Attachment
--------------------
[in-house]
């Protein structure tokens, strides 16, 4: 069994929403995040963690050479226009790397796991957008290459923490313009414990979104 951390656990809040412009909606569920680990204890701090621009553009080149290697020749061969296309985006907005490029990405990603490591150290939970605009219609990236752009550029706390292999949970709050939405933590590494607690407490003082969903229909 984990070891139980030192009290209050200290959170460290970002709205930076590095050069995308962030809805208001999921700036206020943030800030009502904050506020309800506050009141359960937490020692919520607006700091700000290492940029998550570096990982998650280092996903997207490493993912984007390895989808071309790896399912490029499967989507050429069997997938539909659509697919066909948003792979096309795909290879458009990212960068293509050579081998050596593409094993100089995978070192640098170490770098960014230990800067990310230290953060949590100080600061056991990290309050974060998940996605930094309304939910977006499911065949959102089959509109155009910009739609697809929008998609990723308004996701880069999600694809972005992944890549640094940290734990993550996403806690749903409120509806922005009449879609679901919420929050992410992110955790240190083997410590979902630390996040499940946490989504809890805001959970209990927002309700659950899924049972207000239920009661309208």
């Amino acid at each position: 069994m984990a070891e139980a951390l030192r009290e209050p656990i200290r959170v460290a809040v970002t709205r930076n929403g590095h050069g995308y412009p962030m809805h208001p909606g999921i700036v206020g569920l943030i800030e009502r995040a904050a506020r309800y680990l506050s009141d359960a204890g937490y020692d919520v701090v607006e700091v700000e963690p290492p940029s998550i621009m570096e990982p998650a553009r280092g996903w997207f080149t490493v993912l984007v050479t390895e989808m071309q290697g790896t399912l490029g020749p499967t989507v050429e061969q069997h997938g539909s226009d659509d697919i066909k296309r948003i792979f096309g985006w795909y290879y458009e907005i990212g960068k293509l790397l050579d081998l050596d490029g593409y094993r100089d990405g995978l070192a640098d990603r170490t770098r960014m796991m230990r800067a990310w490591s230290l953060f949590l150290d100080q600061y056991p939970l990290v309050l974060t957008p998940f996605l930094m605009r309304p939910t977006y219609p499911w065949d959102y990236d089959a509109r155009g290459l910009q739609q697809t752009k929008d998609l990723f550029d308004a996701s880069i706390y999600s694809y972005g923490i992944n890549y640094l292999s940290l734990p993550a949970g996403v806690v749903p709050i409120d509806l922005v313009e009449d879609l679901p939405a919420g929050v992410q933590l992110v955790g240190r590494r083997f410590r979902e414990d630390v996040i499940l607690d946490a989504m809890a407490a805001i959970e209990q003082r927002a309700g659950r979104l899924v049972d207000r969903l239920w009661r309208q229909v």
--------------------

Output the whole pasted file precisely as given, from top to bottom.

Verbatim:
[in-house]
């Protein structure tokens, strides 16, 4: 069994929403995040963690050479226009790397796991957008290459923490313009414990979104 951390656990809040412009909606569920680990204890701090621009553009080149290697020749061969296309985006907005490029990405990603490591150290939970605009219609990236752009550029706390292999949970709050939405933590590494607690407490003082969903229909 984990070891139980030192009290209050200290959170460290970002709205930076590095050069995308962030809805208001999921700036206020943030800030009502904050506020309800506050009141359960937490020692919520607006700091700000290492940029998550570096990982998650280092996903997207490493993912984007390895989808071309790896399912490029499967989507050429069997997938539909659509697919066909948003792979096309795909290879458009990212960068293509050579081998050596593409094993100089995978070192640098170490770098960014230990800067990310230290953060949590100080600061056991990290309050974060998940996605930094309304939910977006499911065949959102089959509109155009910009739609697809929008998609990723308004996701880069999600694809972005992944890549640094940290734990993550996403806690749903409120509806922005009449879609679901919420929050992410992110955790240190083997410590979902630390996040499940946490989504809890805001959970209990927002309700659950899924049972207000239920009661309208």
């Amino acid at each position: 069994m984990a070891e139980a951390l030192r009290e209050p656990i200290r959170v460290a809040v970002t709205r930076n929403g590095h050069g995308y412009p962030m809805h208001p909606g999921i700036v206020g569920l943030i800030e009502r995040a904050a506020r309800y680990l506050s009141d359960a204890g937490y020692d919520v701090v607006e700091v700000e963690p290492p940029s998550i621009m570096e990982p998650a553009r280092g996903w997207f080149t490493v993912l984007v050479t390895e989808m071309q290697g790896t399912l490029g020749p499967t989507v050429e061969q069997h997938g539909s226009d659509d697919i066909k296309r948003i792979f096309g985006w795909y290879y458009e907005i990212g960068k293509l790397l050579d081998l050596d490029g593409y094993r100089d990405g995978l070192a640098d990603r170490t770098r960014m796991m230990r800067a990310w490591s230290l953060f949590l150290d100080q600061y056991p939970l990290v309050l974060t957008p998940f996605l930094m605009r309304p939910t977006y219609p499911w065949d959102y990236d089959a509109r155009g290459l910009q739609q697809t752009k929008d998609l990723f550029d308004a996701s880069i706390y999600s694809y972005g923490i992944n890549y640094l292999s940290l734990p993550a949970g996403v806690v749903p709050i409120d509806l922005v313009e009449d879609l679901p939405a919420g929050v992410q933590l992110v955790g240190r590494r083997f410590r979902e414990d630390v996040i499940l607690d946490a989504m809890a407490a805001i959970e209990q003082r927002a309700g659950r979104l899924v049972d207000r969903l239920w009661r309208q229909v």